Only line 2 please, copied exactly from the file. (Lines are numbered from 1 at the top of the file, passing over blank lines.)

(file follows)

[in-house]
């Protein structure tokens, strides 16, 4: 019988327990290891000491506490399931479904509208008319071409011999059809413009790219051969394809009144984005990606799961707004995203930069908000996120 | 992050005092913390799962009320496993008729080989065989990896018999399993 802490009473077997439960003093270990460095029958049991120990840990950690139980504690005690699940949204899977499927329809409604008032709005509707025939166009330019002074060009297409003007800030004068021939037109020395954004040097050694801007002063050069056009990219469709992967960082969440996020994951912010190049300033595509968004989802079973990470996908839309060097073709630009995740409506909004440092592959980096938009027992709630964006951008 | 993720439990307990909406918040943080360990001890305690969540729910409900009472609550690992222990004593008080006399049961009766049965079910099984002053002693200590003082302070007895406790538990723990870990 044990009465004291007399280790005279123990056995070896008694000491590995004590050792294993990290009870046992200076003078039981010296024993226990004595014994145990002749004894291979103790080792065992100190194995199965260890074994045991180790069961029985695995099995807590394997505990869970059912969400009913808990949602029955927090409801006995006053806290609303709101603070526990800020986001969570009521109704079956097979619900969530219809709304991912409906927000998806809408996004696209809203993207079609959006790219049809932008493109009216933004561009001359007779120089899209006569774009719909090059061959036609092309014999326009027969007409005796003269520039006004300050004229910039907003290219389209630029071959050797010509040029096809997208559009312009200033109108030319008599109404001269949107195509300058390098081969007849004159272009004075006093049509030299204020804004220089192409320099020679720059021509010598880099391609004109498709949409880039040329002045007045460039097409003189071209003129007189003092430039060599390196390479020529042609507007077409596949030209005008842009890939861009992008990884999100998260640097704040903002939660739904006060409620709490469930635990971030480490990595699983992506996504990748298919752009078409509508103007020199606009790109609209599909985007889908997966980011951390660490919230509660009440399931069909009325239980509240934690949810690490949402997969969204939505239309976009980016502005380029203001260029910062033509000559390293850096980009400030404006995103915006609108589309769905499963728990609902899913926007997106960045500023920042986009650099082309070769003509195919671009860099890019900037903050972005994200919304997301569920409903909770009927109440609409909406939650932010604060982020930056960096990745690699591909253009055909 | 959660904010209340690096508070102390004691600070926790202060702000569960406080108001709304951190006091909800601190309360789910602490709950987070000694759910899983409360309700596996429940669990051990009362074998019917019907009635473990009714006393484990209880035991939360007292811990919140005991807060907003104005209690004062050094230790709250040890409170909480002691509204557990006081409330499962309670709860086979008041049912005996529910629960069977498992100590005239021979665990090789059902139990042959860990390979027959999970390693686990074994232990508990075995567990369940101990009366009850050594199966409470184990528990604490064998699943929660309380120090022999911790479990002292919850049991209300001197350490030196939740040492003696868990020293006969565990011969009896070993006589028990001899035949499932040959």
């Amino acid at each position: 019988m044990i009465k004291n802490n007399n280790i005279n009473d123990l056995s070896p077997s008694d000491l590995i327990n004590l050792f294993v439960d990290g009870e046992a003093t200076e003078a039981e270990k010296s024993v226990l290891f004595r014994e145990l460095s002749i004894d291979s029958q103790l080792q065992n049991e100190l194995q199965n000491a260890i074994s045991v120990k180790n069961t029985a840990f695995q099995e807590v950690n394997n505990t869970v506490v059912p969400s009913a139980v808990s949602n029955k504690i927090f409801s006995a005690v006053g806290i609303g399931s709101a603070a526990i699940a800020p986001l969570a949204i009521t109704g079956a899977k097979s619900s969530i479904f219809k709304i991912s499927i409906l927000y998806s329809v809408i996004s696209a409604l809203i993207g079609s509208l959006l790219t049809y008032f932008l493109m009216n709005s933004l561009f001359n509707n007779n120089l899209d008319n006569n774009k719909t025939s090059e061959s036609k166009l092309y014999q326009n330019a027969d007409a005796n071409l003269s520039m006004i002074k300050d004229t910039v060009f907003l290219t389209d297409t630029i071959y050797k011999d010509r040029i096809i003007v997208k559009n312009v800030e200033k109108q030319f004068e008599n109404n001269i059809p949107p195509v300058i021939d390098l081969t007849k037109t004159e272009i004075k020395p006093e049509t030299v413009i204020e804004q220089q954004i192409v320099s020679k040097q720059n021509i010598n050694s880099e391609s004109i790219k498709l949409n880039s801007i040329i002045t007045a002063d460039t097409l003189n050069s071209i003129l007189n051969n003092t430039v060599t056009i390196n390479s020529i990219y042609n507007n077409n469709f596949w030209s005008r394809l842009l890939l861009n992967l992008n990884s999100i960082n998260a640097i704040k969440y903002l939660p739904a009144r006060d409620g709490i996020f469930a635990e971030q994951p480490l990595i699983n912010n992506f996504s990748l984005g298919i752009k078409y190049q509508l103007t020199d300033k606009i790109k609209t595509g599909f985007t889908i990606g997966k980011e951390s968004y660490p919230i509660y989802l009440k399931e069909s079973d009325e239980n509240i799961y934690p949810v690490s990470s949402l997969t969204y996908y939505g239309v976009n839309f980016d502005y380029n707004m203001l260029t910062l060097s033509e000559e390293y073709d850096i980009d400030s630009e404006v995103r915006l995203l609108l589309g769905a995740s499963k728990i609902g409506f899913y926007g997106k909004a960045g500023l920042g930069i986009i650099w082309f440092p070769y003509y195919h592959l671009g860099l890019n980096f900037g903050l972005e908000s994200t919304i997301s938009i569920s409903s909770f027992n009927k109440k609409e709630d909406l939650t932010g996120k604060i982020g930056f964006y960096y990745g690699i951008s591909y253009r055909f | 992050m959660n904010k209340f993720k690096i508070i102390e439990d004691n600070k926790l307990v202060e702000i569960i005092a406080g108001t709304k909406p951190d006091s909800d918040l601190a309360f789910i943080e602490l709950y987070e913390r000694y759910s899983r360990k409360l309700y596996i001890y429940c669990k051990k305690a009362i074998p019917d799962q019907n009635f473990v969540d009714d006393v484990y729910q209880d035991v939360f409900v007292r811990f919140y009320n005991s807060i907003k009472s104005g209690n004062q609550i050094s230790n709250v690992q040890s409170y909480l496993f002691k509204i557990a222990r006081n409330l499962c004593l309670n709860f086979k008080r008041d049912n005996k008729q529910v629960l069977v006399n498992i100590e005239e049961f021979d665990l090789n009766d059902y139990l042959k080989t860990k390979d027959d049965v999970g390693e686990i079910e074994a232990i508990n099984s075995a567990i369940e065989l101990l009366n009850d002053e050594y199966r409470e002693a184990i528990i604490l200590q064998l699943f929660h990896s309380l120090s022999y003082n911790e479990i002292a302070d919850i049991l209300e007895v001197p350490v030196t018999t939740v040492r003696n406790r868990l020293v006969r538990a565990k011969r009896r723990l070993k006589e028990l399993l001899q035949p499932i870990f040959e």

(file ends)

């Protein structure tokens, strides 16, 4: 019988327990290891000491506490399931479904509208008319071409011999059809413009790219051969394809009144984005990606799961707004995203930069908000996120 | 992050005092913390799962009320496993008729080989065989990896018999399993 802490009473077997439960003093270990460095029958049991120990840990950690139980504690005690699940949204899977499927329809409604008032709005509707025939166009330019002074060009297409003007800030004068021939037109020395954004040097050694801007002063050069056009990219469709992967960082969440996020994951912010190049300033595509968004989802079973990470996908839309060097073709630009995740409506909004440092592959980096938009027992709630964006951008 | 993720439990307990909406918040943080360990001890305690969540729910409900009472609550690992222990004593008080006399049961009766049965079910099984002053002693200590003082302070007895406790538990723990870990 044990009465004291007399280790005279123990056995070896008694000491590995004590050792294993990290009870046992200076003078039981010296024993226990004595014994145990002749004894291979103790080792065992100190194995199965260890074994045991180790069961029985695995099995807590394997505990869970059912969400009913808990949602029955927090409801006995006053806290609303709101603070526990800020986001969570009521109704079956097979619900969530219809709304991912409906927000998806809408996004696209809203993207079609959006790219049809932008493109009216933004561009001359007779120089899209006569774009719909090059061959036609092309014999326009027969007409005796003269520039006004300050004229910039907003290219389209630029071959050797010509040029096809997208559009312009200033109108030319008599109404001269949107195509300058390098081969007849004159272009004075006093049509030299204020804004220089192409320099020679720059021509010598880099391609004109498709949409880039040329002045007045460039097409003189071209003129007189003092430039060599390196390479020529042609507007077409596949030209005008842009890939861009992008990884999100998260640097704040903002939660739904006060409620709490469930635990971030480490990595699983992506996504990748298919752009078409509508103007020199606009790109609209599909985007889908997966980011951390660490919230509660009440399931069909009325239980509240934690949810690490949402997969969204939505239309976009980016502005380029203001260029910062033509000559390293850096980009400030404006995103915006609108589309769905499963728990609902899913926007997106960045500023920042986009650099082309070769003509195919671009860099890019900037903050972005994200919304997301569920409903909770009927109440609409909406939650932010604060982020930056960096990745690699591909253009055909 | 959660904010209340690096508070102390004691600070926790202060702000569960406080108001709304951190006091909800601190309360789910602490709950987070000694759910899983409360309700596996429940669990051990009362074998019917019907009635473990009714006393484990209880035991939360007292811990919140005991807060907003104005209690004062050094230790709250040890409170909480002691509204557990006081409330499962309670709860086979008041049912005996529910629960069977498992100590005239021979665990090789059902139990042959860990390979027959999970390693686990074994232990508990075995567990369940101990009366009850050594199966409470184990528990604490064998699943929660309380120090022999911790479990002292919850049991209300001197350490030196939740040492003696868990020293006969565990011969009896070993006589028990001899035949499932040959």